MICHAEL KEATING: We seem content for leaders to be vaguely supportive of the concept of a
republican Australia, to comment on the so-called inevitability of us becoming a republic and yet
to find a myriad of excuses for inaction.

EMMA GRIFFITHS: But despite a call from the Prime Minister's 2020 summit to push for a republic,
the Federal Government has put the issue on the shelf to look at another day and without Kevin
Rudd's support, this committee's work may well go up on that shelf, too.

PETER CAVE: Emma Griffiths reporting from Canberra.

Researchers find gene clues in autism

Reporter: Rachael Brown

PETER CAVE: Scientists in the United States have identified a gene variant that's common in
autistic children.

Until now, doctors have been at a loss to explain autism, although it's clear that it can often run
in families, suggesting a genetic cause.

The science journal Nature is reporting the first robust evidence of the role a particular genetic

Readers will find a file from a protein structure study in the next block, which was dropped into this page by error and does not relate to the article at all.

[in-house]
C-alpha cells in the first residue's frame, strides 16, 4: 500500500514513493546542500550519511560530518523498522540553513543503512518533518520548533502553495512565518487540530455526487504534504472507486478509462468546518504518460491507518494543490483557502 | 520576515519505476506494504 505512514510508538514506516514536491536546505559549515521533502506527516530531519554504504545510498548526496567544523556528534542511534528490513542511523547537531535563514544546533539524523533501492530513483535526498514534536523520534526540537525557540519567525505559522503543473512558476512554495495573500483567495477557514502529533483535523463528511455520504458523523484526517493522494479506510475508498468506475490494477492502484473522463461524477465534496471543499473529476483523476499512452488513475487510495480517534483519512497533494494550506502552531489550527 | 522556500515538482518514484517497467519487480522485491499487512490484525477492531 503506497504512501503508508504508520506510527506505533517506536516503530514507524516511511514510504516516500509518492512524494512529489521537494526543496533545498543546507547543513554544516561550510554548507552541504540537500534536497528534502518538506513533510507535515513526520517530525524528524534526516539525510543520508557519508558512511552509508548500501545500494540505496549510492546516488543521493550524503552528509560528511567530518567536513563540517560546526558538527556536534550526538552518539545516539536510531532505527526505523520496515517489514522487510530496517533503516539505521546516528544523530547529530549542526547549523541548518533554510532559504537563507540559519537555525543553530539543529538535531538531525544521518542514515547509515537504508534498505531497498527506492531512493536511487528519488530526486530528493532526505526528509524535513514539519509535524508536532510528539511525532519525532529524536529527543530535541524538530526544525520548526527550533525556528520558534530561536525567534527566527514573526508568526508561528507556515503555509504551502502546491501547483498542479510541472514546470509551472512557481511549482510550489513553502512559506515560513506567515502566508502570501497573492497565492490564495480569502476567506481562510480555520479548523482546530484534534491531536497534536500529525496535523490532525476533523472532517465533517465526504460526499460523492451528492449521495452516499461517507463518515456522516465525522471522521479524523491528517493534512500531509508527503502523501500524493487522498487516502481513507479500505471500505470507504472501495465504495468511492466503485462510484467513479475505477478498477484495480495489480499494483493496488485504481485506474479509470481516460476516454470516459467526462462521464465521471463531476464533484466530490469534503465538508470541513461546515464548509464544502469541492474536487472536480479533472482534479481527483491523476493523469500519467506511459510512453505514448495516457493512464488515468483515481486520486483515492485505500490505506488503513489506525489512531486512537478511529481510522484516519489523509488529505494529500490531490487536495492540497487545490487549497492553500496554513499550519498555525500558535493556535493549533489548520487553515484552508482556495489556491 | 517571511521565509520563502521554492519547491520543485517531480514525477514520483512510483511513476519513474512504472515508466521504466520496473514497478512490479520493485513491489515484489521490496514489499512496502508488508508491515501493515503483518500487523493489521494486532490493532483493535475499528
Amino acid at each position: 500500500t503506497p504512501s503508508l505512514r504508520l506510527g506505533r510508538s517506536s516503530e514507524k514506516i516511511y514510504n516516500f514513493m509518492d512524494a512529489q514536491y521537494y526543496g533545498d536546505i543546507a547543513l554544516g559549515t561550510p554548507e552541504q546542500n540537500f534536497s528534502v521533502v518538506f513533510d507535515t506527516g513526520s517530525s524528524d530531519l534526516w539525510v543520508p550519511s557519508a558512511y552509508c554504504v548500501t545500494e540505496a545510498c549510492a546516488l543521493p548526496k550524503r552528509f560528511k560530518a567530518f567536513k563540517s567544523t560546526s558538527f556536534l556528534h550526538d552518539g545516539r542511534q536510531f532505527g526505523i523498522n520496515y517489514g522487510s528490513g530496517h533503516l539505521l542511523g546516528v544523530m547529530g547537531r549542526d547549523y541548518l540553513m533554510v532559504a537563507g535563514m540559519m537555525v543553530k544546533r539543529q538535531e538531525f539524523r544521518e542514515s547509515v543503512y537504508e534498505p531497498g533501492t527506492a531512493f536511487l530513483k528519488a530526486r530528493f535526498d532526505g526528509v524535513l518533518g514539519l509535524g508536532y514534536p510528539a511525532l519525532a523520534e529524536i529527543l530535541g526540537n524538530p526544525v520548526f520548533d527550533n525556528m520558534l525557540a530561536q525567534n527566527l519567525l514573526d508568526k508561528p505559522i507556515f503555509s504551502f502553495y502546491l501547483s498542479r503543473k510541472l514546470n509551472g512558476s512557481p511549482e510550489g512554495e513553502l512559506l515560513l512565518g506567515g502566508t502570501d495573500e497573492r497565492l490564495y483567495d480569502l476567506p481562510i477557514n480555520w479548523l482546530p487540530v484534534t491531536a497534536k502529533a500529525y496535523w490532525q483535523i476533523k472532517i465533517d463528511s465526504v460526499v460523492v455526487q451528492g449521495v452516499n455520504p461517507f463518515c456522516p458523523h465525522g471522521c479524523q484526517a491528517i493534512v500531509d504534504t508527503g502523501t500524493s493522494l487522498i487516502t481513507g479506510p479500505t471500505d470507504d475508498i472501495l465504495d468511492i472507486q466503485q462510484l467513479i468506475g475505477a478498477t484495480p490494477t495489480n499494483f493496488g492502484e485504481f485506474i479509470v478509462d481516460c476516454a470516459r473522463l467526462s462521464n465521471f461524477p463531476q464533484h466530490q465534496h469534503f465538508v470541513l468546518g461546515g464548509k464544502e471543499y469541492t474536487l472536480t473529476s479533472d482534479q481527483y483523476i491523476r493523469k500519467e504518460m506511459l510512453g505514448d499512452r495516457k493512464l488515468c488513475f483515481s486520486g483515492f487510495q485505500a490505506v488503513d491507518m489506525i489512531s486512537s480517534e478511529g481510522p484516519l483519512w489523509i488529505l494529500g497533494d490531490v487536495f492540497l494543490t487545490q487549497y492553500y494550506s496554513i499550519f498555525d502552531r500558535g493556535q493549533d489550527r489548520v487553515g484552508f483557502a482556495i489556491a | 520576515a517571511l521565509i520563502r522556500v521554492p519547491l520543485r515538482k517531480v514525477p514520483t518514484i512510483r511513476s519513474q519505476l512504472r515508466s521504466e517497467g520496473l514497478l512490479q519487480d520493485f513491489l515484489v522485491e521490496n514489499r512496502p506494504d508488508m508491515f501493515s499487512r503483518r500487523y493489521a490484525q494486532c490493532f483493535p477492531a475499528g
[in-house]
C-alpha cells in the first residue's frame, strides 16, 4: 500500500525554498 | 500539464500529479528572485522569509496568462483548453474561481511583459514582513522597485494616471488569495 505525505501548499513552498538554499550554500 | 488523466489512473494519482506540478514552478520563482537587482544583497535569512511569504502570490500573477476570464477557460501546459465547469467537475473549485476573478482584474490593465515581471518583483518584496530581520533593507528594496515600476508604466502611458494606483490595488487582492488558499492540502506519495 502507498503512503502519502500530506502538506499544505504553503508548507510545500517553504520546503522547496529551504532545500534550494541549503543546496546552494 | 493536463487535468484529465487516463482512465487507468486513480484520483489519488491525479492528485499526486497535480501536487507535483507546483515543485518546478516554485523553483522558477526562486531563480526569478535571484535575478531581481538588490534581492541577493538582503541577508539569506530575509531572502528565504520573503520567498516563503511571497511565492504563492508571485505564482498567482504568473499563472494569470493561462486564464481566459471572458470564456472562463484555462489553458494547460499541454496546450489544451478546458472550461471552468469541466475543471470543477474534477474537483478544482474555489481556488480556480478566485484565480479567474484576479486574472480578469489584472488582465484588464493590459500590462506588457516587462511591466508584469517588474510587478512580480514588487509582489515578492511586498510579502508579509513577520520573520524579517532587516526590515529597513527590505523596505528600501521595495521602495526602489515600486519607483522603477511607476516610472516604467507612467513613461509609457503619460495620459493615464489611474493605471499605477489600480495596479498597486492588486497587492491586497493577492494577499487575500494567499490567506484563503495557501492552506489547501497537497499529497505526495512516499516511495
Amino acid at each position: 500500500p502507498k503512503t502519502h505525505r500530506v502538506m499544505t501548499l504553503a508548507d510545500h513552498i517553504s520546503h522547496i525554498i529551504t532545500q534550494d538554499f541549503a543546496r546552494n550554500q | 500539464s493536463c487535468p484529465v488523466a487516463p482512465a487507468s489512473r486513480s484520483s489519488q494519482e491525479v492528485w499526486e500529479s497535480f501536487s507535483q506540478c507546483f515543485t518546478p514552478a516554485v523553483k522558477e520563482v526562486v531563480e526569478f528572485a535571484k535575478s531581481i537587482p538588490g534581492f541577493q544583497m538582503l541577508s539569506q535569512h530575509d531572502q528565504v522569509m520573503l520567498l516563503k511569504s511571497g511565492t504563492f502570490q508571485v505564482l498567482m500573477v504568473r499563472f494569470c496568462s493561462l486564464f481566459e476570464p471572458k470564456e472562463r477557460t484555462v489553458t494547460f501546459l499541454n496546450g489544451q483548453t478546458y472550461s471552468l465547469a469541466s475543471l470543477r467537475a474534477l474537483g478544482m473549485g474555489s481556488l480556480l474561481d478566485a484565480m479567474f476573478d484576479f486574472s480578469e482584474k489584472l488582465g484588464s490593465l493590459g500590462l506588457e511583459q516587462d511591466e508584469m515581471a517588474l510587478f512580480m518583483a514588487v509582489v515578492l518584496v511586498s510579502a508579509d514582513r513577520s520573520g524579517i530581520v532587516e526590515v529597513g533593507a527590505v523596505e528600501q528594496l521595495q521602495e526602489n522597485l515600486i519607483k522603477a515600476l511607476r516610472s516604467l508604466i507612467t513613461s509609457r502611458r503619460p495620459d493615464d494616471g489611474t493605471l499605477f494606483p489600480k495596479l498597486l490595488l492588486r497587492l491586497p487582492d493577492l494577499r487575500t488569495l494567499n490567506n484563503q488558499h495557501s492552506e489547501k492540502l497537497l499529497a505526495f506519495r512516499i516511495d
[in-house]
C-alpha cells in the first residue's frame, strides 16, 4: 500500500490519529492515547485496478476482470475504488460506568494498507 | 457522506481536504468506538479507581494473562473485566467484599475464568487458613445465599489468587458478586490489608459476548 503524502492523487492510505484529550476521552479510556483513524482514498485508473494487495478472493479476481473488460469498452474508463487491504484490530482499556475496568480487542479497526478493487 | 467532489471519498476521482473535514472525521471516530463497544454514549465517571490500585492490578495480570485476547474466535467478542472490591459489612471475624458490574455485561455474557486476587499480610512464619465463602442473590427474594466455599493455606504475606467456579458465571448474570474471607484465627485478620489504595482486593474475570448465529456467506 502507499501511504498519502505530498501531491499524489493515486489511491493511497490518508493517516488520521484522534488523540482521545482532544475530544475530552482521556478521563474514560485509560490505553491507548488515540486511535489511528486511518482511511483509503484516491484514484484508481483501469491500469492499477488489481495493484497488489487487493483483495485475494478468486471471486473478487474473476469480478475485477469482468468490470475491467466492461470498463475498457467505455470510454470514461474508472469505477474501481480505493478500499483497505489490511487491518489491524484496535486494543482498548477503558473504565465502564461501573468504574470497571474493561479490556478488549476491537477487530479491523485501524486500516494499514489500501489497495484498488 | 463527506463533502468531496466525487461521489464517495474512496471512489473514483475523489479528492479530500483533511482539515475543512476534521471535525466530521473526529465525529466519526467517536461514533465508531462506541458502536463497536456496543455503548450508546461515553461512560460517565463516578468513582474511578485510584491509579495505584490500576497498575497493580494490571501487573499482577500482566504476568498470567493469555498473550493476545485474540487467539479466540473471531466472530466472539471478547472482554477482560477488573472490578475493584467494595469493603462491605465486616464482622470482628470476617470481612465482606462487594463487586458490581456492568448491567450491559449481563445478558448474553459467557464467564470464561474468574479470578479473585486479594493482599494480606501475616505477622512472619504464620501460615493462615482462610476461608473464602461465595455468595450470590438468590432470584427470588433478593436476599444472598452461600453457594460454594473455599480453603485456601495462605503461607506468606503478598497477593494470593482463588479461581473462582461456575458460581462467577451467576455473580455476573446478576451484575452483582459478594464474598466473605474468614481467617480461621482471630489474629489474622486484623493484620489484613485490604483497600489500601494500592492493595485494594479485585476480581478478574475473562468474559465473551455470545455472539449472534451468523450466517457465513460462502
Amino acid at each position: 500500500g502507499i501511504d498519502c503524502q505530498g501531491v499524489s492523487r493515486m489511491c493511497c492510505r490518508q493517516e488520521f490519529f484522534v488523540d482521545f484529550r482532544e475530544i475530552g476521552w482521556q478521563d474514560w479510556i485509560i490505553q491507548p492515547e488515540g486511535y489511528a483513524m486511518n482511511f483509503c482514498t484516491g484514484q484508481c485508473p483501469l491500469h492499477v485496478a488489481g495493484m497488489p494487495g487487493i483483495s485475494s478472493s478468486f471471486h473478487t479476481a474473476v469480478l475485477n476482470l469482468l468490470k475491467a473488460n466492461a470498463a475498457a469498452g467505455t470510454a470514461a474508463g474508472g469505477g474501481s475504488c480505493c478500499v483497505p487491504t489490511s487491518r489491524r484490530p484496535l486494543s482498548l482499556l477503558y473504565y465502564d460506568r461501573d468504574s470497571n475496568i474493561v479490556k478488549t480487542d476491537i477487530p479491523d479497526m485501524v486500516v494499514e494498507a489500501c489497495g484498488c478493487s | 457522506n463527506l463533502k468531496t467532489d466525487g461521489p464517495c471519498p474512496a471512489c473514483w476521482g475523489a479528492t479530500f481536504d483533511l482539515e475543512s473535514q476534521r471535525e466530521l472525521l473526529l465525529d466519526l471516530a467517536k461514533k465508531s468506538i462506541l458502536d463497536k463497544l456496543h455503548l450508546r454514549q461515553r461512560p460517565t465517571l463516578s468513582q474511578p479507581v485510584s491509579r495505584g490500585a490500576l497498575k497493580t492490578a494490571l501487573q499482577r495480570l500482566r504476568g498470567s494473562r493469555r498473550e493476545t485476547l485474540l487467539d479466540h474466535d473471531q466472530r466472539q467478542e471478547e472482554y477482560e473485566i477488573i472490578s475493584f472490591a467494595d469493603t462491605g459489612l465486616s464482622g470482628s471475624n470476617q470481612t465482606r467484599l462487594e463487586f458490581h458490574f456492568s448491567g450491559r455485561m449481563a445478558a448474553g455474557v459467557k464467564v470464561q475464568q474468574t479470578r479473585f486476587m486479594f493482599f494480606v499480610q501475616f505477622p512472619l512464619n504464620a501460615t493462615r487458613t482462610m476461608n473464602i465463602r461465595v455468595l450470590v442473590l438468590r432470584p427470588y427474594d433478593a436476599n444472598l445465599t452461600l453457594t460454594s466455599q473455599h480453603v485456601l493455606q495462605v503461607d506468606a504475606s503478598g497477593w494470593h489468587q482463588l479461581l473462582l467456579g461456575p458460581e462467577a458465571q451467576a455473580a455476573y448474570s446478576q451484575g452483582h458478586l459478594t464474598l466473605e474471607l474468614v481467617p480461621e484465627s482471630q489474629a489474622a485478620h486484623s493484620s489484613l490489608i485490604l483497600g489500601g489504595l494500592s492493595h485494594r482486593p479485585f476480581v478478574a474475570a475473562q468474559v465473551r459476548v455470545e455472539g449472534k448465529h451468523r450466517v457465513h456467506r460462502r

variation in the disease.

The research is expected to make the screening of high-risk children, possible within a year.

Rachael Brown reports.

RACHAEL BROWN: About one in every 150 children is born with autism, ranging from mild symptoms like
Asperger's Syndrome, to a profound inability to communicate and mental retardation.

Scientists have been working on a gene known as CDH10, which is most active in brain regions
supporting language, speech and interpreting of social behaviour.

Researcher, Hakon Hakonarson from the Children's Hospital of Philadelphia, says a common gene
variation was found in 65 per cent of the autistic children studied